There’s even a large version of the IKEA children’s table and chair! I’m impressed that Seattle Children’s Theatre was able to replicate it so exactly!
What My 4 Year Old Thought of The Lamp is the Moon
All season long, my preschooler has been asking “when are we seeing the show about the astronaut?” Since it’s the last show of Seattle Children’s Theatre’s 2017-2018 season, he was in for a long wait. But, I think it was worth the patience.
We snuggled up on the cushioned bench seating in the theatre and I watched his face light up as soon as the show started. He quickly moved to my lap and his face instantly broke out into a smile as soon as Shawn started apologizing to her door for slamming it. He thought this was hilarious and she had his attention.
Some of his favorite parts of the show were when he got to stand up and participate. And he liked being able to talk a bit during the show to ask me questions. But, he was sure to be silent as soon as Shawn crossed her arms to signal they needed to be quiet. However the highlight of the show for my 4 year old was when Shawn put underwear on her head as a pretend astronaut helmet!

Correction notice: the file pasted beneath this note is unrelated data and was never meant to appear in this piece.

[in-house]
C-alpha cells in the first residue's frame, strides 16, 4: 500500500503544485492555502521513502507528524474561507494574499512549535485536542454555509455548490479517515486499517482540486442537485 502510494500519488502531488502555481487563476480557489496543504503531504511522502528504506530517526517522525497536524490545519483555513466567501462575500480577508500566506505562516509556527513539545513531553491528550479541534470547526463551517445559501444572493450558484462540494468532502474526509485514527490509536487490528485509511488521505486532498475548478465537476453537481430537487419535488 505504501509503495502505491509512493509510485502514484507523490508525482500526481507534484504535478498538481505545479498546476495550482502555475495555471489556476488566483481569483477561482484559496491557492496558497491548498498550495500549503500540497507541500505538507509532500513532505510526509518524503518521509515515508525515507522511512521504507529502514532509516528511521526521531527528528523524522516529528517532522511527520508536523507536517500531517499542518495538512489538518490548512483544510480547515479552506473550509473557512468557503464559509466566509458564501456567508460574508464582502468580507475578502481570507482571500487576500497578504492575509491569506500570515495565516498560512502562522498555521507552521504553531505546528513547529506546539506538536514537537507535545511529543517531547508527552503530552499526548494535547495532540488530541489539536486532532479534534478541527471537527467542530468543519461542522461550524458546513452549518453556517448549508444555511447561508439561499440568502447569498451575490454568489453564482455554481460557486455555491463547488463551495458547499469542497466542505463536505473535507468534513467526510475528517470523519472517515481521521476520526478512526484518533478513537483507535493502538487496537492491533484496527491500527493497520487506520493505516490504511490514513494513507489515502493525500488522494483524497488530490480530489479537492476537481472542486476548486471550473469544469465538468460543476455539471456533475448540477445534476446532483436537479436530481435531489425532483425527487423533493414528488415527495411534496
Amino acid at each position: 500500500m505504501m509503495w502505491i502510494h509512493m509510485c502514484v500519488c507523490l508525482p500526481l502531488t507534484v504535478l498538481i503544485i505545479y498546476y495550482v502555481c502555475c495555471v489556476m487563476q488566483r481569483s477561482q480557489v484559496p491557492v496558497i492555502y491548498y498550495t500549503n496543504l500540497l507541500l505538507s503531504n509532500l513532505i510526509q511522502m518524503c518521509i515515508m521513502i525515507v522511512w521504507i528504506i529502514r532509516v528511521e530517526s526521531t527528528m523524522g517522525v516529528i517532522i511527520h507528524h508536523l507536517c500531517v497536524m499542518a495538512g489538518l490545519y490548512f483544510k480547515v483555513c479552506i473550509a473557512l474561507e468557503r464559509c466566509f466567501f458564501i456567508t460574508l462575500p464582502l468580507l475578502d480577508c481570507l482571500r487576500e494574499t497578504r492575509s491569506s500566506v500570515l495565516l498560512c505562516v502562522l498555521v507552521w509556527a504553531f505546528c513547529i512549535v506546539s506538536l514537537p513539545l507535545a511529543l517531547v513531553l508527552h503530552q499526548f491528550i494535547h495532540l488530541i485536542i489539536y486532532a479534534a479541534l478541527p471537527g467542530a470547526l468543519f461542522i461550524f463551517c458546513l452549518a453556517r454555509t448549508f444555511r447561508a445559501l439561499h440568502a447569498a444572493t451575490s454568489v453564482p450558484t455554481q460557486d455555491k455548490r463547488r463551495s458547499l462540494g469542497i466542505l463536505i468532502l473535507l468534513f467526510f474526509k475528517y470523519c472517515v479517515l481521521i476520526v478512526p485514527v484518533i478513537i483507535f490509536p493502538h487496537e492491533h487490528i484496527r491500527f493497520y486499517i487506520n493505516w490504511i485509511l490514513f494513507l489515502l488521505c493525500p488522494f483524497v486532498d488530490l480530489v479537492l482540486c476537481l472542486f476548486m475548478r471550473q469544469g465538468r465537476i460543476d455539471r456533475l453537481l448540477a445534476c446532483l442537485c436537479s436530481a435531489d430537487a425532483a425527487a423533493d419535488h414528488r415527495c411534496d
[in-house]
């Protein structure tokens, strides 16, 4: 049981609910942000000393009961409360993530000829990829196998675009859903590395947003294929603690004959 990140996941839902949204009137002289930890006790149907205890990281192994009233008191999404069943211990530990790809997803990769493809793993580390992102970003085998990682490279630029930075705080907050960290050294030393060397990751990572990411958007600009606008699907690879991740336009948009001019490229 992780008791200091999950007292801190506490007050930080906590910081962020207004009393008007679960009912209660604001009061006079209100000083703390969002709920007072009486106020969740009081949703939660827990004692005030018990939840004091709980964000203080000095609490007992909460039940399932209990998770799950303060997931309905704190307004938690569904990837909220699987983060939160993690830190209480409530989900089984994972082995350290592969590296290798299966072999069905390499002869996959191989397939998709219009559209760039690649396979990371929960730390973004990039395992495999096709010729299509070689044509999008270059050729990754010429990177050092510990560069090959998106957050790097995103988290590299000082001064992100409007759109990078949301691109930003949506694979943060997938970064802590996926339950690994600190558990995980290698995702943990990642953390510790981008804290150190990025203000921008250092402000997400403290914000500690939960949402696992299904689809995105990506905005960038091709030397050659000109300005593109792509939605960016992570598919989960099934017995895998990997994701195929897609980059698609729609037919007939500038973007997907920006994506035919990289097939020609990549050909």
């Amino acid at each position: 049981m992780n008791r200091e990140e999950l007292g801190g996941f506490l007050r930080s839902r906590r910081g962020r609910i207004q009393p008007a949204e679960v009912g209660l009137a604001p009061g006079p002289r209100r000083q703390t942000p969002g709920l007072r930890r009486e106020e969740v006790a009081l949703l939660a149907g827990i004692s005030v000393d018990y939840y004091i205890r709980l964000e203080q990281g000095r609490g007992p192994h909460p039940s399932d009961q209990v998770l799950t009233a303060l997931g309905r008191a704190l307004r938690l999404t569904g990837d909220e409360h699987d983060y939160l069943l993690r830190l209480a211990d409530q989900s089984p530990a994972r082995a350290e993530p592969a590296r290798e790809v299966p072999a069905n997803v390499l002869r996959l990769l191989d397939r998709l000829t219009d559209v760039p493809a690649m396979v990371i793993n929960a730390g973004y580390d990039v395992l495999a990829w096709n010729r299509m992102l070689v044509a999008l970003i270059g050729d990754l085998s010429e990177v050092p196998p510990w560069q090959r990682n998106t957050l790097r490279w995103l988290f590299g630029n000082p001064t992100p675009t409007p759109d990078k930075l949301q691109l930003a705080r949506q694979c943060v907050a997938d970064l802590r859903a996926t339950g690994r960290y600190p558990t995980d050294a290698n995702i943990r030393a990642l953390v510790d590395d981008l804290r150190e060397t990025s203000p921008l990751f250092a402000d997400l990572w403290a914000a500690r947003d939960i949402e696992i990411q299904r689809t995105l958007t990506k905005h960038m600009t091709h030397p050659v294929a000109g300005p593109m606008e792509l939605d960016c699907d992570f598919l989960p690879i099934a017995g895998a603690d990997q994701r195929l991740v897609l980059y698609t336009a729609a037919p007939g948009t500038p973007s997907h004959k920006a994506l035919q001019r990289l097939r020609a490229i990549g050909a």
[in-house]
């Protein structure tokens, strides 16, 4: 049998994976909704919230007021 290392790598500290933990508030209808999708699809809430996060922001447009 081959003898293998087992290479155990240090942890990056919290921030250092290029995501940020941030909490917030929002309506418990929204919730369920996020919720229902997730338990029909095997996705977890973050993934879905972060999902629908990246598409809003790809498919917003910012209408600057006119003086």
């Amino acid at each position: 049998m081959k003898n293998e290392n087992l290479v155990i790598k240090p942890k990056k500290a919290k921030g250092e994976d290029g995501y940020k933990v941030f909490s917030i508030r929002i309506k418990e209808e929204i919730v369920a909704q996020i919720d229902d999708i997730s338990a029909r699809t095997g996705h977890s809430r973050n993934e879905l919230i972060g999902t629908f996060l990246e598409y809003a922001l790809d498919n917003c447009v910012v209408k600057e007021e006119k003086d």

The show stuck with him. He really wanted glowing stars to decorate his room. How convenient they are sold at the gift shop! And he insisted on wearing underwear on his head, just like Shawn.
Why The Lamp is the Moon is the PERFECT First Theatre Experience
If you are wondering if your child is ready for theatre, this is a wonderful show to try. Here’s why:
- It’s geared for kids ages 3 and up
- It’s only 60 minutes long
- The lights in the audience are on for part of the show
- Kids are encouraged to shout back answers that Shawn asks during the show
- This is a play, not a musical, so there isn’t loud music to overwhelm kids
- There are BUBBLES during the show
- Getting up and moving around is also part of the show
- The bench seating is great for snuggling
- There’s a quiet room if you child needs to make noise
The Lamp is the Moon runs April 12-May 20, 2018 at Seattle Children’s Theatre.
I was given press tickets for review purposes. All opinions are my own.